From Starbucks punch cards to credit cards that earn frequent flyer miles, everything’s becoming a game. Jesse Schell, a professor at Carnegie Mellon University and founder of Schell Games, thinks that this is only the beginning. In a presentation he recently gave at the DICE 2010 tech summit, he laid out the future “beyond Facebook,” where the psychological tricks used to persuade people to fork over real cash for virtual games like Farmville will infiltrate our lives much more deeply.
The future that Schell envisions is high-tech, but not too far-fetched. As technology becomes cheaper and cheaper, it will become more prevalent and even disposable, he says. For example, sensors will be affixed to all sorts of cheap products - from soda cans to cereal boxes - that track our activities. Products will have CPUs, screens, and cameras that allow consumers to play games on the packaging, for instance, and then a Wi-Fi connector will upload the game scores or eating habits to the Internet.
Why would you want to participate in this seemingly mundane game world? Because you get points, which can be reimbursed for real goods and money. Of course, you may have to go a little bit out of your way to appease the point-givers. For example, if you use public transportation, maybe you would earn points that could be used for tax incentives. If your kids get good grades, you might get good parenting points from a government-sponsored social program, or kids that participate in positive activities could earn points that go toward a college scholarship. Sensors in your shoes could determine how much you walk per day, and your health insurance company might give you points for walking certain distances or for getting your heart rate up. Maybe you could even get a digital tattoo that comes with a “Tatoogle adsense” agreement, and earn points from that.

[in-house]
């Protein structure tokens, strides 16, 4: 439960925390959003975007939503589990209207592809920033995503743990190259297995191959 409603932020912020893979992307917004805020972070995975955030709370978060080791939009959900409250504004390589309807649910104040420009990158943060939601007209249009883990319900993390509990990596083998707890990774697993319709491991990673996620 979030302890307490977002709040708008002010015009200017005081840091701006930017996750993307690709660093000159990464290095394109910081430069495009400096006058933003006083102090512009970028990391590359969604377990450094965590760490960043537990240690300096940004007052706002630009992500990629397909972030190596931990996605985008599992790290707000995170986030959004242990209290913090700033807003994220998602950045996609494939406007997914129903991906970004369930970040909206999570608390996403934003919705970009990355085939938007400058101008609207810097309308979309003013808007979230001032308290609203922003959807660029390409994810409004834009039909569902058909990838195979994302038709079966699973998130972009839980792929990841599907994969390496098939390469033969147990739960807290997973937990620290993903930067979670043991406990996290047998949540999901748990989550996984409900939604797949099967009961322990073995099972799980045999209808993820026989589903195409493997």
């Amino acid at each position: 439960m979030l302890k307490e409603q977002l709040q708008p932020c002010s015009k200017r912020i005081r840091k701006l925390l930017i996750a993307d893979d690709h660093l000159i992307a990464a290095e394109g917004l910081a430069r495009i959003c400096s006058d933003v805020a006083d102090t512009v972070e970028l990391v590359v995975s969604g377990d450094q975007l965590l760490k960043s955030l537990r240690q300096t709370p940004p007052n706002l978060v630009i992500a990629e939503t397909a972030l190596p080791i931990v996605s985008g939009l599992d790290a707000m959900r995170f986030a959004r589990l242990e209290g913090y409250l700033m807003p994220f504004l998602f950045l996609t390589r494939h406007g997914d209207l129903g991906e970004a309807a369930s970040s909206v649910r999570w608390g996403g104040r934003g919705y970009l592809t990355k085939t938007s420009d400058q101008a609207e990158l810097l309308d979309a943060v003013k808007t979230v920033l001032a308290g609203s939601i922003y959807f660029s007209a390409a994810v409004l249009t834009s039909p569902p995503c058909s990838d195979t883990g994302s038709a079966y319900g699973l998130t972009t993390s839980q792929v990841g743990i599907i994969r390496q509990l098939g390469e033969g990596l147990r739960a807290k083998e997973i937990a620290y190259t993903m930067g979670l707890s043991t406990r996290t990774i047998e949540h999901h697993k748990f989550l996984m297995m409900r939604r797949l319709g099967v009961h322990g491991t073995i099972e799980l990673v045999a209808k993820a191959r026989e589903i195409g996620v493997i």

Jesse Schell's presentation at DICE 2010.
“I jokingly call this convergence of games into reality the ‘Gamepocalypse’: the moment when every moment of life is actually a game,” Schell said in a recent interview at CNN.
If all this tracking and measuring sounds a bit dystopian, Schell argues that it’s just good old capitalism at work. After all, no one is required to participate in the games; the game-based society is more a form of highly interactive advertising and influence.
“Anybody who has a product that can sense that the product is being used ... they're going to want to create motivations for you to use the product,” Schell said. “So fundamentally, they're going to make games out of it, because games are reward-based systems that motivate us to do things.”
Schell notes several examples belonging to this game-based future that already exist today. A product called Green Goose that snaps onto your bicycle tracks how much you ride and has a system of rewards based on how much gas you save. An Oral-B toothbrush beeps when it’s time to switch jaw quadrants, and rewards you with a smiley face if you finish the entire three-minute brushing routine. Similarly, a bathroom scale with Wi-Fi that connects to the Internet uploads your weight to a database for tracking over time; the system can also be configured to tweet your weight. A GPS game called Foursquare has turned a practical device used for finding directions into a gaming device, where you get points based on the places you visit. You can even become “mayor” of a place if you visit there more than anyone else. Schell predicts that the next step for these games is when game designers start merging them all together.
Listening to Schell describe these everyday devices-turned-games, the Gamepocalypse seems to be a logical next step for society. It’s nothing new that humans are quite a competitive species, even for seemingly trivial pursuits. Still, as Schell notes, these games will only work if the game design is done skillfully, such as by carefully tapping into the human psychology of how we rationalize spending money. Of course, the companies that hire game designers generally have only one goal in mind: profit.
“The part that I worry about the most is sort of the perverse incentives that these systems are going to try to create,” Schell said, mentioning the example of tobacco companies. “Largely, the companies won't be caring about our health and welfare. They're going to be caring about, ‘Can I manipulate you into doing things that help the company?’"
On the other hand, as Schell concludes in his DICE 2010 presentation, living in a world where everything we do is being watched could make us more conscientious and have a positive influence on our behavior.
“It could be that these systems are just all crass commercialization and it’s terrible,” he said. “But it’s possible that they’ll inspire us to be better people - if the game systems are designed right.”
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Schell's blog: Gamepocalypse Now